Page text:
Silicon Valley Bank stocks gets down
Shares in banks around the world tumbled after Silicon Valley Bank (SVB), a key lender for tech startups, announced its plans to boost its finances. This led to concerns about potential problems in the financial sector, causing a significant decline in bank shares worldwide, with the four largest US banks losing over $50 billion in market value. SVB's share value plummeted by over 60%, with a further 20% decline in after-hours trade.
After one US bank experienced financial difficulties, concerns about potential issues within the financial sector led to a decline in the value of bank shares worldwide.
On Thursday, Silicon Valley Bank (SVB), a key lender for tech startups, caused alarm by announcing its plans to bolster its finances. Consequently, SVB shares plummeted, and the four largest US banks lost over $50 billion in market value.
This trend continued in Asia and Europe on Friday, with bank shares recording a significant decline. In the UK, HSBC shares fell by 5.6%, while Barclays experienced a 3.5% dip.
SVB shares recorded their largest one-day decline in history on Thursday, dropping over 60%, with a further 20% decline in after-hours trade. The drop occurred the day after the bank announced a $2.25 billion (£1.9 billion) share sale to strengthen its finances.
Following the offloading of a portfolio of assets, mainly consisting of US government bonds, SVB suffered a loss of around $1.8 billion. As a result, the bank launched a share sale to shore up its finances.
The situation has become more worrying for SVB, with some start-ups who have deposited funds being advised to withdraw them. Hannah Chelkowski, the founder of Blank Ventures, a financial technology investment fund, described the situation as “wild” and has advised companies in her portfolio to withdraw their funds.
Chelkowski highlighted the irony that SVB is considered the most start-up friendly bank and has supported start-ups significantly throughout the Covid pandemic, but now venture capitalists (VCs) are telling their portfolio companies to pull their funds. “It’s brutal,” she added.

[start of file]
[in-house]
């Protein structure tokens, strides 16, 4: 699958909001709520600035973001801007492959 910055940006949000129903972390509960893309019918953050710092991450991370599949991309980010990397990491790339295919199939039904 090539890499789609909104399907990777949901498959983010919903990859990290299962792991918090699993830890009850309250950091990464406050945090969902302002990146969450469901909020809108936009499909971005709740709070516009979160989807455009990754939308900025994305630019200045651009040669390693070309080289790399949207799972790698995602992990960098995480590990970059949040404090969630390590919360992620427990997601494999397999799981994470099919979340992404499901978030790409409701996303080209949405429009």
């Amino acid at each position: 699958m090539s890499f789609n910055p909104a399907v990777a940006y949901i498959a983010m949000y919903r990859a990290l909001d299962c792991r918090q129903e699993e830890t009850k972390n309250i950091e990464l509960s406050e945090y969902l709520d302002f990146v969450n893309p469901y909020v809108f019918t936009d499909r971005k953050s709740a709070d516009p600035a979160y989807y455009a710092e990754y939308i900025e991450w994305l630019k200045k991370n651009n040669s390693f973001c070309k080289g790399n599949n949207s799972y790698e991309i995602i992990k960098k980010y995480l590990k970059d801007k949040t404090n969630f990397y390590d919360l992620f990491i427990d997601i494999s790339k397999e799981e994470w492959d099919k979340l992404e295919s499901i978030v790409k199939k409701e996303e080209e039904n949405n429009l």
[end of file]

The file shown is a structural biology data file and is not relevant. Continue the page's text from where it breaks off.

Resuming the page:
As a vital lender for early-stage businesses, SVB is the banking partner for almost half of the US venture-backed technology and healthcare companies that listed on stock markets in 2022.
At the time of reporting, SVB had not yet responded to a request for further comment from the BBC.
The wider market expressed concerns about the value of bonds held by banks due to rising interest rates, which reduced the value of those bonds. Central banks worldwide, including the US Federal Reserve and the Bank of England, have significantly raised interest rates in an attempt to combat inflation.
As banks typically hold vast portfolios of bonds, they are at risk of significant potential losses. The decline in the value of banks’ bond holdings is not necessarily an issue unless they are compelled to sell them. However, if banks like SVB must sell the bonds they hold at a loss, it could impact their profits.
“The banks are casualties of the hike in interest rates,” said Ray Wang, founder and CEO of Silicon Valley-based consultancy Constellation Research, in a statement to the BBC.
According to Ray Wang, founder and CEO of Silicon Valley-based consultancy Constellation Research, the extended duration of the interest rate hikes took many, including those at Silicon Valley Bank, by surprise. “Nobody at Silicon Valley Bank and in a lot of places thought that these interest rate hikes would have lasted this long. And I think that’s really what happened. They bet wrong,” he said.
Russ Mould, investment director at AJ Bell, remarked that the ripple effect of the troubles at SVB demonstrated that such events frequently highlight vulnerabilities in the broader system. “The fact SVB’s share placing has been accompanied by a fire sale of its bond portfolio raises concerns. Lots of banks hold large portfolios of bonds, and rising interest rates make these less valuable – the SVB situation is a reminder that many institutions are sitting on large unrealised losses on their fixed-income [bond] holdings.”
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